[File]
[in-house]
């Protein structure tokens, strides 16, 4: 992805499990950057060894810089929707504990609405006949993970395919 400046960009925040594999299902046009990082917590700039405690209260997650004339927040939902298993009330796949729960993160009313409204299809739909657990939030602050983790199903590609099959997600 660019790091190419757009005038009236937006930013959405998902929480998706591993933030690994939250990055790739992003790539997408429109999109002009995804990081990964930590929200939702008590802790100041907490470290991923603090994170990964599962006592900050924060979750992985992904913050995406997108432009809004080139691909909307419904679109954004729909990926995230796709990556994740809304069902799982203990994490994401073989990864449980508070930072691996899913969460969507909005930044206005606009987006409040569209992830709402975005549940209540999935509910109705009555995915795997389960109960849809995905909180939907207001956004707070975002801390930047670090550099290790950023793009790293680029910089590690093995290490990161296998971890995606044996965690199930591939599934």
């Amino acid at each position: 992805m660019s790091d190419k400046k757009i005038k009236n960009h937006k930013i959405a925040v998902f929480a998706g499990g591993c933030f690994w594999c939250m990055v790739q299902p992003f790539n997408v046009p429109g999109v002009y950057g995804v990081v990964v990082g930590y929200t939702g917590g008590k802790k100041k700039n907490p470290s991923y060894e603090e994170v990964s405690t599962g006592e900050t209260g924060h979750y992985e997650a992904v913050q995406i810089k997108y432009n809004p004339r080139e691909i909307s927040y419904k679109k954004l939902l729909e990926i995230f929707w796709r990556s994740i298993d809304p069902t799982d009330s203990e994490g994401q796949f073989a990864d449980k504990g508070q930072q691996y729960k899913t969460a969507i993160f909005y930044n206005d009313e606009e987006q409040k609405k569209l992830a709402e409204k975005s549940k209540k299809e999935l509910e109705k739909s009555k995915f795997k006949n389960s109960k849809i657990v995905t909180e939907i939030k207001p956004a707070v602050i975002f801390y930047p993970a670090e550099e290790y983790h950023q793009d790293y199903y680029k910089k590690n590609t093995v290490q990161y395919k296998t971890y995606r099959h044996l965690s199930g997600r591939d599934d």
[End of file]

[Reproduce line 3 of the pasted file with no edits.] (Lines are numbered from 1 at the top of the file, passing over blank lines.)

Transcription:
């Amino acid at each position: 992805m660019s790091d190419k400046k757009i005038k009236n960009h937006k930013i959405a925040v998902f929480a998706g499990g591993c933030f690994w594999c939250m990055v790739q299902p992003f790539n997408v046009p429109g999109v002009y950057g995804v990081v990964v990082g930590y929200t939702g917590g008590k802790k100041k700039n907490p470290s991923y060894e603090e994170v990964s405690t599962g006592e900050t209260g924060h979750y992985e997650a992904v913050q995406i810089k997108y432009n809004p004339r080139e691909i909307s927040y419904k679109k954004l939902l729909e990926i995230f929707w796709r990556s994740i298993d809304p069902t799982d009330s203990e994490g994401q796949f073989a990864d449980k504990g508070q930072q691996y729960k899913t969460a969507i993160f909005y930044n206005d009313e606009e987006q409040k609405k569209l992830a709402e409204k975005s549940k209540k299809e999935l509910e109705k739909s009555k995915f795997k006949n389960s109960k849809i657990v995905t909180e939907i939030k207001p956004a707070v602050i975002f801390y930047p993970a670090e550099e290790y983790h950023q793009d790293y199903y680029k910089k590690n590609t093995v290490q990161y395919k296998t971890y995606r099959h044996l965690s199930g997600r591939d599934d």